By Russell H. Tuttle
In this masterwork, Russell H. Tuttle synthesizes an unlimited study literature in primate evolution and behaviour to give an explanation for how apes and people developed when it comes to each other, and why people turned a bipedal, tool-making, culture-inventing species special from different hominoids. alongside the way in which, he refutes the influential conception that males are basically killer apes--sophisticated yet instinctively competitive and damaging beings.
Situating people in a wide context, Tuttle musters convincing proof from morphology and up to date fossil discoveries to bare what early primates ate, the place they slept, how they discovered to stroll upright, how mind and hand anatomy advanced at the same time, and what else occurred evolutionarily to reason people to diverge from their closest family members. regardless of our genomic similarities with bonobos, chimpanzees, and gorillas, people are distinct between primates in occupying a symbolic area of interest of values and ideology in line with symbolically mediated cognitive techniques. even though apes convey behaviors that strongly recommend they could imagine, salient parts of human culture--speech, mating proscriptions, kinship buildings, and ethical codes--are symbolic structures that aren't happen in ape niches.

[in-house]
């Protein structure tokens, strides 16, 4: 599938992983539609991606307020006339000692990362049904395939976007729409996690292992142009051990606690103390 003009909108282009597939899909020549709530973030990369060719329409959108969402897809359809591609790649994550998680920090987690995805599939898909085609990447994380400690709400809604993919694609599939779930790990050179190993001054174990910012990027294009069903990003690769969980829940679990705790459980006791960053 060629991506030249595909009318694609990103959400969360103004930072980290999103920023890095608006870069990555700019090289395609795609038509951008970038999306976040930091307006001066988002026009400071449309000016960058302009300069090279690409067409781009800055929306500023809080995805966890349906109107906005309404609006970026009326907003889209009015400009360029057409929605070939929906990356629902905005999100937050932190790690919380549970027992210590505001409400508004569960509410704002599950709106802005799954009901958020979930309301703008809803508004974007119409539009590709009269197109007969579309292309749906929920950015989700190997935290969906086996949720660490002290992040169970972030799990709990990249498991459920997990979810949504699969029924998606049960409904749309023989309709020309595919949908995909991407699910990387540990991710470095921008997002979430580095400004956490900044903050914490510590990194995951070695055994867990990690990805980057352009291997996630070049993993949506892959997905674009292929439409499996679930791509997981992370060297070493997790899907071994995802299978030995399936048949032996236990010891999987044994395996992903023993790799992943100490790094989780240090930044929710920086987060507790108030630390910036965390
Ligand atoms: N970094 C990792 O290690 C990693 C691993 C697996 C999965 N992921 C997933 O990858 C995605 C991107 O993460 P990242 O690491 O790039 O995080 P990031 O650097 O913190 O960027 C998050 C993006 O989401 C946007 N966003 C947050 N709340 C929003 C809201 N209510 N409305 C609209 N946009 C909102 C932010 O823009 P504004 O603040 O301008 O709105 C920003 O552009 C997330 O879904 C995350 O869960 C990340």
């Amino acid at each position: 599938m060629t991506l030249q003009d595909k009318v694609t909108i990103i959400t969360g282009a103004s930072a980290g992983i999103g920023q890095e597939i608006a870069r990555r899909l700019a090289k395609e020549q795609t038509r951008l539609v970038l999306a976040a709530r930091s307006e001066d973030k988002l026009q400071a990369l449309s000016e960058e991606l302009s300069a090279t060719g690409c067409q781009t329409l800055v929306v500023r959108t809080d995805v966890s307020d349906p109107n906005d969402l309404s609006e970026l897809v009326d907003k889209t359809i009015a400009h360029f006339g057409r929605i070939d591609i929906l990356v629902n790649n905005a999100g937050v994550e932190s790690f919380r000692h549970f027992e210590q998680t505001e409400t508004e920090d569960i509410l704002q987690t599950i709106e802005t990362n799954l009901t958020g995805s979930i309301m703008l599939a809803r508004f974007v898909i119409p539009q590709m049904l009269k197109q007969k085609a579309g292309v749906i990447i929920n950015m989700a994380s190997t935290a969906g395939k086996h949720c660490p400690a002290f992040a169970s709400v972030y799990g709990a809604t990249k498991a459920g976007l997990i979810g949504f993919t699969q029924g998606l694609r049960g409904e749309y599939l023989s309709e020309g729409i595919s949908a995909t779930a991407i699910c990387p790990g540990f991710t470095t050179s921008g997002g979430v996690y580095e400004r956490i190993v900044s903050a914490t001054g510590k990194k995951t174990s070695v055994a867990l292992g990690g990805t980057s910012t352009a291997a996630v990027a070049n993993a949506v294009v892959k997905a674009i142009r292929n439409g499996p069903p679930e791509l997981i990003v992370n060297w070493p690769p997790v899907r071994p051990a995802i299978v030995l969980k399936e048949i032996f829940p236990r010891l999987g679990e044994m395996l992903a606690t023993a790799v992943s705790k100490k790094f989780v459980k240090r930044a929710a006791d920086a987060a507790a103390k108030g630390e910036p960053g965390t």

This encyclopedic quantity is either a milestone in primatological study and a critique of what's recognized and but to be found approximately human and ape potential.